Yesterday I started a thread on the WPF Forum which has turned out to be rather interesting. I won’t go into too much detail about it in this post, but here’s the general gist. Normally the WPF data binding system requires a data object to send out notifications when one of its properties has changed so that the new value can be displayed in the UI. There are three ways to do this:
- Raise a PropertyNameChanged event when a property has been changed (ex. Raise a NameChanged event when the Name property of an object is set).
- Implement INotifyPropertyChanged on the data object and raise its PropertyChanged event when a property is set to a new value.
- Derive the business object’s class from DependencyObject and implement the property as a dependency property. DPs handle all of the change notification work for you.
As described on the thread I discovered an oddity where the new value of a property was appearing in the user interface, even though the data object emitted no property change notifications. The answer to this mystery, as Douglas Stockwell figured out, has to do with the fact that the data binding system uses PropertyDescriptors to set the value of a property on the source object. PropertyDescriptors have built-in value change notifications which they raise when setting a property on an object. The binding system listens for change notifications sent out by PropertyDescriptors and, when they are raised, will update other Bindings which are bound to the same property on the source object.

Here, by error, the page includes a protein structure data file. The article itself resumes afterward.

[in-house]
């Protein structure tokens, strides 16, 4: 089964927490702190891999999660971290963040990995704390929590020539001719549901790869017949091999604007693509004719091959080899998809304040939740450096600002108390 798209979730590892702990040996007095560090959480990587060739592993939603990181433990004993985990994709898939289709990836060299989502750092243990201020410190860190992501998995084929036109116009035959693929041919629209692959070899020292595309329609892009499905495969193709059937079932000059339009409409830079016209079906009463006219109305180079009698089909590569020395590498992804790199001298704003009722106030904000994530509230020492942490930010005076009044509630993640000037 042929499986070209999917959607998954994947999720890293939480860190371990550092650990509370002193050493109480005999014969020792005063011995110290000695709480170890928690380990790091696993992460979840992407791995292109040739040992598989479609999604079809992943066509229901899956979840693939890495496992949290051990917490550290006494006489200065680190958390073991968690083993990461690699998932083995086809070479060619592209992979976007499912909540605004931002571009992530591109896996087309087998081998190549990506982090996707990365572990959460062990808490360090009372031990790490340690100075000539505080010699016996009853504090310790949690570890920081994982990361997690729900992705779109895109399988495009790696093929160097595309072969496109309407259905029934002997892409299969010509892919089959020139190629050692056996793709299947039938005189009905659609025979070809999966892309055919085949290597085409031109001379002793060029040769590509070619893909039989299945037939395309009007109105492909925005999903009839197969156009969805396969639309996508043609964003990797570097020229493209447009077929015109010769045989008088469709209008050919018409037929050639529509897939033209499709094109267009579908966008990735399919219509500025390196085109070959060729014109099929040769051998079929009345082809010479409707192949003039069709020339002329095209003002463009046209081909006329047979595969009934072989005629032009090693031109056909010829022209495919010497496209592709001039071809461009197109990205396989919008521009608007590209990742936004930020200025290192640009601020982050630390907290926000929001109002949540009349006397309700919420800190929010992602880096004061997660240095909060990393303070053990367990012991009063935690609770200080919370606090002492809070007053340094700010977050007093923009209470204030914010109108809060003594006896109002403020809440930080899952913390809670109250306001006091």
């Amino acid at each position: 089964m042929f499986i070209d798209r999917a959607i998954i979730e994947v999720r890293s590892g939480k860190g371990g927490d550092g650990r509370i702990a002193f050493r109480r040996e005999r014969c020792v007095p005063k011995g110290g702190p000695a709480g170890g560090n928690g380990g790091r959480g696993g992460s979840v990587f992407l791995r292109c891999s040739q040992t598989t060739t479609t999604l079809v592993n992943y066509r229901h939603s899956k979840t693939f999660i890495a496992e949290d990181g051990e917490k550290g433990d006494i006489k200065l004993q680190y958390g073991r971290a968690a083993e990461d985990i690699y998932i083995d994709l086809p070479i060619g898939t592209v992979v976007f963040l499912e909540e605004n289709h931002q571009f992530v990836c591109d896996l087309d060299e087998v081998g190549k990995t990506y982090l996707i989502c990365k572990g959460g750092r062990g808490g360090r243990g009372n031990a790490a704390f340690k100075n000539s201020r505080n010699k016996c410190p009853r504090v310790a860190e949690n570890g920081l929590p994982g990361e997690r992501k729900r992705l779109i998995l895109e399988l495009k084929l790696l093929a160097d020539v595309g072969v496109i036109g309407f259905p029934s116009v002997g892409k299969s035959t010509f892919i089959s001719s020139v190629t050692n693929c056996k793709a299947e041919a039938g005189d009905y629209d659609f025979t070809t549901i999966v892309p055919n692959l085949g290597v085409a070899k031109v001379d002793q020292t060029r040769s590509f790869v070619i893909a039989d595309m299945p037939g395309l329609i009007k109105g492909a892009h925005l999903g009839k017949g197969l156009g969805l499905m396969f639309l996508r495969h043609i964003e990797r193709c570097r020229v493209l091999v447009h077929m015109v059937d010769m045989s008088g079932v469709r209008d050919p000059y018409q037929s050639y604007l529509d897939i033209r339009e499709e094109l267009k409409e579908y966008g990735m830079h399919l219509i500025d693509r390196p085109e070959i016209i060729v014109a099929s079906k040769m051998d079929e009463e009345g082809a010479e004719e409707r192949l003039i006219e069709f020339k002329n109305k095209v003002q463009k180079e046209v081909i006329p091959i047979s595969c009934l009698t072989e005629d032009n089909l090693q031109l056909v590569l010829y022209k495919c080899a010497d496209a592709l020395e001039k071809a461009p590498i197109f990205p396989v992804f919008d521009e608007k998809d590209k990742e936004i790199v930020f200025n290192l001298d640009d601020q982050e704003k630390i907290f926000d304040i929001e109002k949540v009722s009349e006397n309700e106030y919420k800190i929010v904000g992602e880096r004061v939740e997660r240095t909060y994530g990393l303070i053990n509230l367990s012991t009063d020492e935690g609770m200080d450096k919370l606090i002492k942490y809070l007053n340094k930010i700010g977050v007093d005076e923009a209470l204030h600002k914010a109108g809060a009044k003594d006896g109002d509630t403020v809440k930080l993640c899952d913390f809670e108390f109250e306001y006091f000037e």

For more information about this quirky, yet interesting, aspect of the WPF binding system check it out here.